|Carl Patterson (right), with his older brother Harold building a Skip Etchells "Connecticut" design Moth circa mid-1950s. The boy with the lively expression is Harold's son Craig. Family photo courtesy of Nancy Patterson Tidy.|
Carl Patterson was instrumental in establishing the Moth Class at his home club, the Yacht Club of Sea Isle City, New Jersey during the the 1950s and '60s. Carl built boats not only for his children/relatives but also for other club members as well. Carl passed away in 1968 but his memory is celebrated each October when Classic Moth Boats come to Chestertown, MD to race at a regatta organized by his son Bob at the Chester River Yacht and Country Club.
|Bill and Shane Boyle rig up prior to the Skipper's Meeting.|
|This photo gives a good comparison between the slightly larger Europe Class sail (Nr 110) and the CMBA-legal sail carried on the following boat (Nr 64). Click to enlarge the photo.|
During the time of the break away, the Europe Class introduced a number of improvements to the boat, including an update of the sail shape. Europe sails still fit Classic Moth spars but the Europe sail has a much more efficient shape, particularly at the head of the sail compared with the ancient "pin-head" shape retained by the Classic Moth Class. This can be seen in the photo above. At present, the Europe Dinghy sails as a Classic Moth in our Generation I division, providing the boat remains at the stock weight of 99 lb and carries a CMBA-legal sail. Compared to the fastest designs in the CMBA's Generation II division, the Europe suffers by being heavier (99 lb vs 75 lb) and by having more wetted surface than designs such as the Mistral, Duflos, and Skol. John Pugh and I wanted to know if the more efficient Europe sail would off-set the weight and wetted surface penalties with which the better behaved Europe design suffers. We reasoned that the combination of a better sail and a good skipper might allow the Europe to punch above her weight.
An additional twist in this year's Carl Patterson Regatta was that 6 former Moth skippers, none of whom had set foot in a tippy Moth Boat in about 50 years, were planning to come spectate. Instead, Bob, operating under the conviction that it's better to race than merely watch, got several of us to bring extra boats to loan out to the "geezer" fleet. We had three loaner boats for six skippers so a "round robin" series was cooked up with the six skippers rotating through the three loaner boats. That all looked good on paper but the wind had its own ideas, which I explain directly.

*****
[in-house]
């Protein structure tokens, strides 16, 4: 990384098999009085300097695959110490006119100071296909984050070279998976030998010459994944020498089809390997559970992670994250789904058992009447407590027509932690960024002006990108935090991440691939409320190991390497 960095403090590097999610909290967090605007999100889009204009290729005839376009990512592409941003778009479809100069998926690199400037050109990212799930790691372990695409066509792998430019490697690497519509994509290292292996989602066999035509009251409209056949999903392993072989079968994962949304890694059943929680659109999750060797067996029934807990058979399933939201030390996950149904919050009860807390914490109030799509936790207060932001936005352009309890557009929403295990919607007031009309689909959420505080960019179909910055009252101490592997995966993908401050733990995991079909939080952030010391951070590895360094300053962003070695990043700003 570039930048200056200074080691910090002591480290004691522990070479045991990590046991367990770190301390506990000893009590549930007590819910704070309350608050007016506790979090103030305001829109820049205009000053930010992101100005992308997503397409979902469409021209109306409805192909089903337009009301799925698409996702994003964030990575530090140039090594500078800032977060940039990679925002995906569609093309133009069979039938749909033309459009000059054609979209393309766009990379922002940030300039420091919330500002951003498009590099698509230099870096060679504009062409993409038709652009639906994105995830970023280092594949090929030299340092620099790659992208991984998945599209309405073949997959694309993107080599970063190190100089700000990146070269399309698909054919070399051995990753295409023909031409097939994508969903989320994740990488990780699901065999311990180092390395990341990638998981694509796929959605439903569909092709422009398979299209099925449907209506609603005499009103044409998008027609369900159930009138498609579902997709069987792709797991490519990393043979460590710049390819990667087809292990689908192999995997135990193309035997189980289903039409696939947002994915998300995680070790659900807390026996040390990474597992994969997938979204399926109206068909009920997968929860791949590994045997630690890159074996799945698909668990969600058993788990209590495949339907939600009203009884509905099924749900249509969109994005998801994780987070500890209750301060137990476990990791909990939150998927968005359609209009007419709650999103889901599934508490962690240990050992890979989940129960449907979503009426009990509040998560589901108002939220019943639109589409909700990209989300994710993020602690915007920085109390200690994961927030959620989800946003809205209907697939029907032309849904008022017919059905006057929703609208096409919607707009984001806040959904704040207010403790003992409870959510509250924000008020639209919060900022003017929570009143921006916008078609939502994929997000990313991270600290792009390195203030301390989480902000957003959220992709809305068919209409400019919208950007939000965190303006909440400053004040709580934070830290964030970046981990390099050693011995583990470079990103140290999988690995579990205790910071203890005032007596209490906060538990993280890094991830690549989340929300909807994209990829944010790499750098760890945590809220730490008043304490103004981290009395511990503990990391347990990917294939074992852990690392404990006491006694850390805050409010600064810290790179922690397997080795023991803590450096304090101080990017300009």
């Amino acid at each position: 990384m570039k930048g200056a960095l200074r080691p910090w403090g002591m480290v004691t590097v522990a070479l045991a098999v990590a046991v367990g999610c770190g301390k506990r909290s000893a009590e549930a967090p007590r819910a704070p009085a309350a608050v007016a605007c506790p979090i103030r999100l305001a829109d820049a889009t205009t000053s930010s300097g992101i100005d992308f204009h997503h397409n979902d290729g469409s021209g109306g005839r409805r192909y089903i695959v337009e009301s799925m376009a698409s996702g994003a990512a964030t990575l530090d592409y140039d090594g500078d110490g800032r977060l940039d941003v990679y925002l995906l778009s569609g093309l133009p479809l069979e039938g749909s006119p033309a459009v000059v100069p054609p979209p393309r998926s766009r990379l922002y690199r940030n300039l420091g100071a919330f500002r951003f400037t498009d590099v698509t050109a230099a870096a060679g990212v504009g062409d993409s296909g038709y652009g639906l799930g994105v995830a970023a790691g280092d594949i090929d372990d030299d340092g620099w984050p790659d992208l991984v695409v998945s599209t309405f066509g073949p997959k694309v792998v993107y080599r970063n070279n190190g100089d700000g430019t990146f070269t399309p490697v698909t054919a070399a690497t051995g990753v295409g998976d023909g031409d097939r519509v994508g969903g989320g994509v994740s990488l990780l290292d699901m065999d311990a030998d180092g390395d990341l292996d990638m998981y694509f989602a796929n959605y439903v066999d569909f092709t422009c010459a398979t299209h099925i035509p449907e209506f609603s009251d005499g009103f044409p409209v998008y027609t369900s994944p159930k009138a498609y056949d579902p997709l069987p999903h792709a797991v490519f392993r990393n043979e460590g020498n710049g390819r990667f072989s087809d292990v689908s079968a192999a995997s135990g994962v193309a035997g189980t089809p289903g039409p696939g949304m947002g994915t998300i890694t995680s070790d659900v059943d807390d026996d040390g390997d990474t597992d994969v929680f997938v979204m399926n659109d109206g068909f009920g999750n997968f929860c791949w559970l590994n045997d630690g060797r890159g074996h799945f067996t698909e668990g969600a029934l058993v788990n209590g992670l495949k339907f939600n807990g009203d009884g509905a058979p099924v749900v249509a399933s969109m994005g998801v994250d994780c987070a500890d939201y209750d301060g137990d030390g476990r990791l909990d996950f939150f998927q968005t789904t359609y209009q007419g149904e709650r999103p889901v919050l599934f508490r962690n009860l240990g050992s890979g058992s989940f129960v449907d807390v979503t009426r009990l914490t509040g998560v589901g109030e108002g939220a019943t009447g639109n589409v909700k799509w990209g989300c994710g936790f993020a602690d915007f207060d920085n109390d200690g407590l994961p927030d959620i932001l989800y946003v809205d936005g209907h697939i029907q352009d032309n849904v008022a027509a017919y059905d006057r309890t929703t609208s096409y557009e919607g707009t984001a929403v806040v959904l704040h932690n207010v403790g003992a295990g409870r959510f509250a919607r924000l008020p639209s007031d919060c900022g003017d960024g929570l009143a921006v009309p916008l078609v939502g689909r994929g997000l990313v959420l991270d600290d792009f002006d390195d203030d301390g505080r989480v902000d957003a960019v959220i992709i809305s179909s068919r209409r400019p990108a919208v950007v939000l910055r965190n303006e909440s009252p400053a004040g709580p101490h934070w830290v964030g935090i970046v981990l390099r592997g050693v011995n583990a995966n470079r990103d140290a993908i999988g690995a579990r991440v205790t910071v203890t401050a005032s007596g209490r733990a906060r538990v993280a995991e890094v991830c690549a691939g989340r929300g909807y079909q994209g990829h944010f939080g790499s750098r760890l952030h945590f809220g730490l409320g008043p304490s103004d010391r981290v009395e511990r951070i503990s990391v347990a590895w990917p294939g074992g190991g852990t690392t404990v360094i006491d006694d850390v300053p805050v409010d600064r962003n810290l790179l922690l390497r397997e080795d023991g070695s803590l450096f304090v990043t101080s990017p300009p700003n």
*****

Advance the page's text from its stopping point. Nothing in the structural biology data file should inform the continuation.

|John Pugh gingerly tests the conditions during the early going, no doubt wondering if my notion of using bigger sails for this event was one of my better ideas--or just another fine mess that I'd talked him into!|
|Swamped Shelley during race 2.|
|Mud on the head of the sail after this boat turtled during a capsize. Moth masts are about 16 or so feet above deck. We now know the depth of the Chester River in the racing area off the Club's dock!|
At the end of the day Mike Parsons was first and Bob Patterson was second in Generation II, while Victor Stango was first and Bill Boyle was second in the Generation I division.
And what of our "Geezers", none of whom had stepped into a Moth Boat in almost 50 years only to be thrown into unfamiliar boats on a VERY windy day? They were impressive! Although the swamped boats and retirements due to gear failure don't permit a full and fair analysis, from what I was able to observe, Frank Adshead, John Hilferty, John Leonard Harvey Ludlam and brothers Brian and Kevin McAnaney still have fire in their bellies. Harvey took the Geezer prize--don't ask me about Bob's convoluted calculus for making that determination--but I can say that during the last race in which I finished 2nd to Mike Parsons, Harvey was sailing my wooden Europe Gypsy (so he and I were in equivalent hulls) but he didn't have my advantage of a fat head Europe sail. Even so, he camped out on my transom the whole race and if I'd have made one mistake he'd have rolled me! So hat's off to the geezer fleet. I hope we'll see some of them get Moth Boats over the winter and come back next season.